Delegates at the National Association of Head Teachers conference called for the law requiring a daily act of mainly Christian collective worship to be revised in consultation with teachers, governors and religious groups. Forcing schools to hold morning prayers was a "hypocritical act" which could do more harm than good.
The demand, supported, with only one dissenting voice, reinforced long- standing opposition among heads and teachers to the legislation on worship in schools. Many schools quietly break the law on a daily basis, partly through reservations over the value of religious assemblies and partly through practical difficulties - particularly in secondary - schools in gathering all pupils together in a hall at once.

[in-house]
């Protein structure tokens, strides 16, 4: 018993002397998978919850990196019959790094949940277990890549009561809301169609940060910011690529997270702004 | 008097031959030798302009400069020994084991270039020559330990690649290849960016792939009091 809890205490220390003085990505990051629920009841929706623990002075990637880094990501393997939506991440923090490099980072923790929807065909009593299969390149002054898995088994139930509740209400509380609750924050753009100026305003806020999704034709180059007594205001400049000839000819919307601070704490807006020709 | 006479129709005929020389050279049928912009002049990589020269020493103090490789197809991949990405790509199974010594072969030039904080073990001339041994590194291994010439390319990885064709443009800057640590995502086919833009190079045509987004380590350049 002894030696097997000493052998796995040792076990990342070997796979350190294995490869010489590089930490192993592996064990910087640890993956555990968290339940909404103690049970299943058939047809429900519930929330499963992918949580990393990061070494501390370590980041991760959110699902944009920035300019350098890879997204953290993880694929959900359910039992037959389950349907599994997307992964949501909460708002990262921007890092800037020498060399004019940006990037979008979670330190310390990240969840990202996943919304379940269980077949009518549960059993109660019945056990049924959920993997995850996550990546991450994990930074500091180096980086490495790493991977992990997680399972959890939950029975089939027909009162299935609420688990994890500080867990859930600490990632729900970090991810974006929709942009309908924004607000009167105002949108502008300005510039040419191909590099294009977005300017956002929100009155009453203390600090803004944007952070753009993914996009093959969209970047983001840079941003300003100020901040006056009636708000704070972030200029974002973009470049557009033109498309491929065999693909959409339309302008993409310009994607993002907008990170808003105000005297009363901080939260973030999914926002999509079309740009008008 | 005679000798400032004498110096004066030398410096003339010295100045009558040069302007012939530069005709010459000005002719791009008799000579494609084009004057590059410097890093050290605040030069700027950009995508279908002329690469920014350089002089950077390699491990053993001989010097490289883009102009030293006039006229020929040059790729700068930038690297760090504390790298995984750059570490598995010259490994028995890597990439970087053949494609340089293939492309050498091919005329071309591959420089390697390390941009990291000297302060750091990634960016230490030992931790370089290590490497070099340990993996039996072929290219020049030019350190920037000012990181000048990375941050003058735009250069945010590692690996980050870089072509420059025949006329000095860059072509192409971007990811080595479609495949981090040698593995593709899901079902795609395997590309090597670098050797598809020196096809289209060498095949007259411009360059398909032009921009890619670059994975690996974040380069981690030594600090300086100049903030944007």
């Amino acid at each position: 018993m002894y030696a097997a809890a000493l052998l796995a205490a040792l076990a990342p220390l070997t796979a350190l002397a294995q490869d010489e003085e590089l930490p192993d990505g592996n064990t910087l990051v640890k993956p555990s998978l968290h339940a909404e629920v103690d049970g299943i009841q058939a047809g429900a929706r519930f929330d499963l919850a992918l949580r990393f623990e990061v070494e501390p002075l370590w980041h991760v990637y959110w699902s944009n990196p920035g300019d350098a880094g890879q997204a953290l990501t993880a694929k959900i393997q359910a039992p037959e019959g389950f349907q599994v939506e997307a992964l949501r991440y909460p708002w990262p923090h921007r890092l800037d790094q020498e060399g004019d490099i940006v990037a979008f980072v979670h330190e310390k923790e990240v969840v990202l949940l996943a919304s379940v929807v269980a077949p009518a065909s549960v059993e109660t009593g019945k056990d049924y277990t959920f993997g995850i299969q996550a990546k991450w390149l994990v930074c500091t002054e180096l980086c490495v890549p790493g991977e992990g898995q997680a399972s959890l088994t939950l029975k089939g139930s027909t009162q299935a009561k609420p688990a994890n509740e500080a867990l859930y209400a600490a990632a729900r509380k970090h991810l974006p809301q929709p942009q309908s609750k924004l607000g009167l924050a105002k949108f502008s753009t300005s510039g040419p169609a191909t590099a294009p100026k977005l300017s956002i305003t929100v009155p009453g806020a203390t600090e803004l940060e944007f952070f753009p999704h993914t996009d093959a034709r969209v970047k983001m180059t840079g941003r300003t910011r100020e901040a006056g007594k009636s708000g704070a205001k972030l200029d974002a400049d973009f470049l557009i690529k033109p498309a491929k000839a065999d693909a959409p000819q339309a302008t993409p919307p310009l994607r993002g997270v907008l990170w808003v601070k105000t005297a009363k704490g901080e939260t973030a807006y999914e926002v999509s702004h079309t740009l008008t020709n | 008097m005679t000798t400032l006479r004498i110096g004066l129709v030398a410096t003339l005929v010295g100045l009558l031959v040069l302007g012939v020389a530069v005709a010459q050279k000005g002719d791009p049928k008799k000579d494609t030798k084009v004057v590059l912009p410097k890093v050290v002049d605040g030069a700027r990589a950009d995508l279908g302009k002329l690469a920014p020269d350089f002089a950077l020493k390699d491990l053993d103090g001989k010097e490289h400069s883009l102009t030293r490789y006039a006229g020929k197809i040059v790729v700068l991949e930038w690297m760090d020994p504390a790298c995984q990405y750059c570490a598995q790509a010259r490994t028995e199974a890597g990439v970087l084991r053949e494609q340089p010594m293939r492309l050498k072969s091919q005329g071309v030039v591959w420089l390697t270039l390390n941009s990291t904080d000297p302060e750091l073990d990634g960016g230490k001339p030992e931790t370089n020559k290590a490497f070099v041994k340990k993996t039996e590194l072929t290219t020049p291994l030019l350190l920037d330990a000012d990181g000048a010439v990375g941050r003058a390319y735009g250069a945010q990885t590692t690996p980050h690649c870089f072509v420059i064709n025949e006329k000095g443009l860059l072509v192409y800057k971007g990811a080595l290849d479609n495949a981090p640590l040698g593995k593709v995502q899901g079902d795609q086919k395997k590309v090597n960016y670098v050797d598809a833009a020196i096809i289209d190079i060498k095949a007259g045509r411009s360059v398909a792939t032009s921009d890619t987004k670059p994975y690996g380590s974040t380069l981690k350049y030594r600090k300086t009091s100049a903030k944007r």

Simon Marsh, head of St Mary Magdalene School in Islington, north London, said worship was by definition "a voluntary act of homage, praise and love freely given to the God one serves".
He added: "I am convinced that to enforce a hypocritical act does more harm to faith than anything else."Reuse content